When science replaces religion, it becomes more and more like religion, and in the minds of its worshipers, can justify the same sorts of inhumanities. Witness Richard Dawkins, todays leading worshiper of science, calling for deposed dictators to be used as guinea pigs, rather than executed (via John Hawks). He writes:
But perhaps the most important research in which a living Saddam Hussein could have helped is psychological. Most people can’t even come close to understanding how any man could be so cruel as Hitler or Hussein, or how such transparently evil monsters could secure sufficient support to take over an entire country.
What were the formative influences on these men? Was it something in their childhood that turned them bad? In their genes? In their testosterone levels? Could the danger have been nipped in the bud by an alert psychiatrist? How would Hitler or Hussein have responded to a different style of education? We don’t have a clear answer to these questions. We need to do the research.
Now, I’m all for not executing dictators. In fact, I don’t think we should be in the business of executing anyone. But as Hawks says,
I think irrespective of any other issue, including one’s opinion on capital punishment, psychological experimentation on prisoners is beyond the pale.
That is, unless the goals of science, in its place as the new religion, dictate what you find moral and immoral.
It might be that Dawkins is simply talking about interviews, and maybe taking a few blood samples, but the language in the two paragraphs I quoted above comes very close to sounding much more serious than that. It’s quite clear, at this point, that Dawkins has lost any sense of perspective. I hope his 15 minutes of fame (outside of science communities) ends soon, very soon, before he says anything more frightening.
UPDATE: OK, given that pretty much everyone who’s commented disagrees with me (not surprisingly), I figure I should clarify my position a little. I doubt it will change many of your minds, but it will at least make me feel a little better, and hey, it’s my blog.
To me, there are two intertwined problems with Dawkins’ letter. He invokes science as potential savior (problem 1) to treat Hussein not as a human being, albeit a horrible one, but as “valuable research data” (problem 2). He implies that studying Hussein, and the few other people in history who have achieved his level of infamy, will provide science with what it needs to help us avoid allowing such people to gain power. Now, this is far from obviously true. Forget for a moment that Hussein, Hitler, and the like would probably be horrible research subjects for historians and political scientists, because they probably wouldn’t learn anything new (except, for example, whether Hitler had Parkinson’s or some other degenerative brain disorder, if they were to do a brain scan of Hitler circa 1943), but would in any interview get a megalomaniac’s idiosyncratic perception of his or her own actions. I’m more interested in the psychological research. With one, two, or even five research subjects, it would be damn near impossible to make any conclusions using neuroimaging data. Perhaps genetic tests would reveal something interesting (maybe it turns out all ruthless dictators have some the same mutation, which makes them really big meanies), but I doubt it. At most, we’d get some vague suggestions for hypotheses to be tested in other populations. And that certainly isn’t going to save us from the likes of Hitler and Hussein.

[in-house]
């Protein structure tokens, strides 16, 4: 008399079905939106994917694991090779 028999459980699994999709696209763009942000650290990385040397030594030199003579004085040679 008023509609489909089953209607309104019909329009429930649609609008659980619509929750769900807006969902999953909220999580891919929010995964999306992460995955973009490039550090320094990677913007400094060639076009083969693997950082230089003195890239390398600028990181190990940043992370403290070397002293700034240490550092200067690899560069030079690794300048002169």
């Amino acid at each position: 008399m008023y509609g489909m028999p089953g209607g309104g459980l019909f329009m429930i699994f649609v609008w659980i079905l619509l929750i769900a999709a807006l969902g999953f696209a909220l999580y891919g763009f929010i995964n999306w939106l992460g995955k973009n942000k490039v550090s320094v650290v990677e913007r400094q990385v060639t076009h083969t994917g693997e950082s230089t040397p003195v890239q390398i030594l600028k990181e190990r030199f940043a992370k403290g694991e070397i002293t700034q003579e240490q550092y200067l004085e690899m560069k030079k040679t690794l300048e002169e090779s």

But it’s enough for Dawkins to feel justified in objectifying Hussein and those like him as potential research data. This may, at first, seem harmless, but it’s not clear where Dawkins feels our justification ends with people like Hussein. Do we need to get Hussein’s consent? Dawkins certainly doesn’t mention getting it. What sorts of testing are permissible, and what’s not? And if we can use someone like Hussein as a research subject (or just data), without consent, where does it end? How do we determine who’s not quite bad enough to be subjected to forced study? In other words, the very idea of treating human beings simply as “valuable research data” sets a horrible precedent. And it can only come from the mind of someone who treats science, and its goals (however noble), as the arbiter of morality at least in some domains. That’s what I find frightening about Dawkins’ letter.